A storybook holiday escape in the mountains
Thousands upon thousands of tiny glistening lights unite in one of America’s largest light displays: the Winter Festival of Lights at Oglebay Resort.
On any given night mid-November through December, 300 acres of rolling hills shimmer alive with jovial activity— an ethereal white swan reflects off of Schenk Lake, a volcano erupts among a crew of prehistoric pals, a poinsettia and candle tower 50 feet above the earth, and a lively carnival illuminates the hillside.
After cruising through 6 miles of mind-blowing light displays, you might not want it to be over. Good thing it doesn’t have to be:
- Park it on the patio of The Good Zoo, where you can marvel in nearly 40,000 LED lights choreographed to music, or take in a laser show at the zoo’s Benedum Theater. Santa might even stop in!
- Wander through the resort’s famed Bissonnette gardens, draped with ornate Christmas decorations and sparkling hanging baskets.
- Climb aboard the hayrides or choo-choo loving train as you check out the resort’s unique model train display. The 1,200 square-foot exhibit snakes around an Appalachian landscape and even features a working river.
- Be sure to remember your trip with a special keepsake or one-of-a-kind gift from the Christmas Shop.
This unique mix of classic and cutting-edge light displays comes together stunningly and seamlessly, year after year. And when you add in the skiing, shopping, dining, world-class spa and more, it’s a truly magical winter escape.
The hills all aglow
The award-winning light display is continually named one of America’s biggest and best, and it’s still growing.
“Winter calls for special rules in lighting,” said Dick Bosch, the word-renowned lighting expert who highlights the beauty of the Mountain State with his displays. “There is a play of light, shadow and silhouetting effects that must appear natural, and it’s more difficult to achieve in winter.”
Marvel at the Peanuts characters, which were the brainchild of the late Robert Otten, Oglebay’s longtime creative director. Otten worked personally with the widow of Charles M. Shulz to light up West Virginia’s own hills with Schulz’s nationally known comic strip.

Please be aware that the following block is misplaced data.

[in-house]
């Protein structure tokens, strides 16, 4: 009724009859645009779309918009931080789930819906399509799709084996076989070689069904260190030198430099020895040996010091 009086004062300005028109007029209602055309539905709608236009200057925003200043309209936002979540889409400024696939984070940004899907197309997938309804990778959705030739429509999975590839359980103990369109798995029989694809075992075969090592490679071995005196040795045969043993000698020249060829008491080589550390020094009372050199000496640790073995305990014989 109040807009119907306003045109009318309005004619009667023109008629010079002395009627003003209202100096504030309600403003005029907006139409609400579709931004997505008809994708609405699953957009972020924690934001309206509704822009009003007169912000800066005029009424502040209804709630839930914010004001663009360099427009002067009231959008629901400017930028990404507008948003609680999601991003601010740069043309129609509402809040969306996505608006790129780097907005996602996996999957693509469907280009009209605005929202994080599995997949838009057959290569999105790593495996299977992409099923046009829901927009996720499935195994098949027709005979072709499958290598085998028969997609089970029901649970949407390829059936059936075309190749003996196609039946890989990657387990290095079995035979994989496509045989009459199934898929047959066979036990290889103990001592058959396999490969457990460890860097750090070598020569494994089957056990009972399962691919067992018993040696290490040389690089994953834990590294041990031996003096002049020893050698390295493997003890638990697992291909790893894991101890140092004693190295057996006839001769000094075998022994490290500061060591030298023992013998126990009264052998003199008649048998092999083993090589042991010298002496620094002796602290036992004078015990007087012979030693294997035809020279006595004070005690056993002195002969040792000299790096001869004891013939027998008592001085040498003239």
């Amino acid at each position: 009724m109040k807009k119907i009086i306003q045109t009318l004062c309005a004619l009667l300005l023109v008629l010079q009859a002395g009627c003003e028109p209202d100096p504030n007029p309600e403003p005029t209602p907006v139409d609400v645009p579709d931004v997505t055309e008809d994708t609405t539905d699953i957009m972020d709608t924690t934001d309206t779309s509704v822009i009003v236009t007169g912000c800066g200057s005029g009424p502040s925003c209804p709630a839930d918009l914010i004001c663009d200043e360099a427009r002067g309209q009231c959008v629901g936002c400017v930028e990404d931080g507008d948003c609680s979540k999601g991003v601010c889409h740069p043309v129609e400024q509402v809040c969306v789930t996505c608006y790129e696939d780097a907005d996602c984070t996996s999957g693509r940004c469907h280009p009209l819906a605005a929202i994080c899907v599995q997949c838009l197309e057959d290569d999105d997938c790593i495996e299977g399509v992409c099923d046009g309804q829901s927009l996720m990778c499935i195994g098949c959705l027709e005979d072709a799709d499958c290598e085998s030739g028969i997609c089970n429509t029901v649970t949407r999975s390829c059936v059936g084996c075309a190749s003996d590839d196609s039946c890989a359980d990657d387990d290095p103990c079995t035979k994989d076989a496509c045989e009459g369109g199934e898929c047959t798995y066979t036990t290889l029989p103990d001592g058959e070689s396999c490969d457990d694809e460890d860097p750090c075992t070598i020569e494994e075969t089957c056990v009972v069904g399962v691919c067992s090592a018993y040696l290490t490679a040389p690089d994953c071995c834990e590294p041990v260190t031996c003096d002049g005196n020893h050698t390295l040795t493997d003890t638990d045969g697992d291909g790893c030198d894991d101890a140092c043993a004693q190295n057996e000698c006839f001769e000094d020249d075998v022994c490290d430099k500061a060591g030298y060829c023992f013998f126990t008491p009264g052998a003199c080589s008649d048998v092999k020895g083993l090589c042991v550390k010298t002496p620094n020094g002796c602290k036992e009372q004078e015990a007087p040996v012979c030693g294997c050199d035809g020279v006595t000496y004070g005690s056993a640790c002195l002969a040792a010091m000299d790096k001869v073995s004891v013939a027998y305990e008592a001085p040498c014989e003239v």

It all began in 1985 with 5 glittering light displays.
Otten continued to carefully add to the stunning display for the rest of his life, bringing more than 50 additional displays to the Festival of Lights.
The resort has carried on his tradition, adding new scenes every year so families can always enjoy their ol’ favorites together, but also keep discovering something new.
While visitors continue to enjoy the nostalgic scenes, the awe-inspiring Rainbow Tunnel, which was added in 2014, has proven to be quite a show-stopper. The jaw-dropping 30-arch span uses programmable RGB lights to flash 16 MILLION different colors!
Our state’s strong, community-oriented pride shines through at this gigantic holiday display. Local students have deeply involved in the festival since it began, and they help work on the display frames and create electronics for animation. In fact, a lot of the displays were actually designed by local students. “Christmas Tree Farm,” which just joined the show in 2013, was created by a local 12-year-old who was inspired by neighbors bringing home Christmas trees in the backs of their trucks.
Oglebay’s mountain magic doesn’t end at the Festival of Lights.
The grand lodge is adorned in decorations and handcrafted gingerbread houses, and cheerful carols ring through the halls.
It’s a high-spirited seasonal wonderland— like visiting the North Pole.
Cozy up at in the cottages or other elegant lodging (with winter discounts!), then bundle everyone up for a day on the ski slopes. If you’d rather stay in, the kiddos can splash and play in the heated indoor pool, while you sink into the world-class spa.
Warm up with a hearty holiday feast, every day. You might even pull up a seat next to Santa. His elves have crafted unique gifts for everyone on your list, too, from artistic glassware and collectibles to soothing bathworks to sweet chocolates and treats.
This post was last updated on March 16, 2022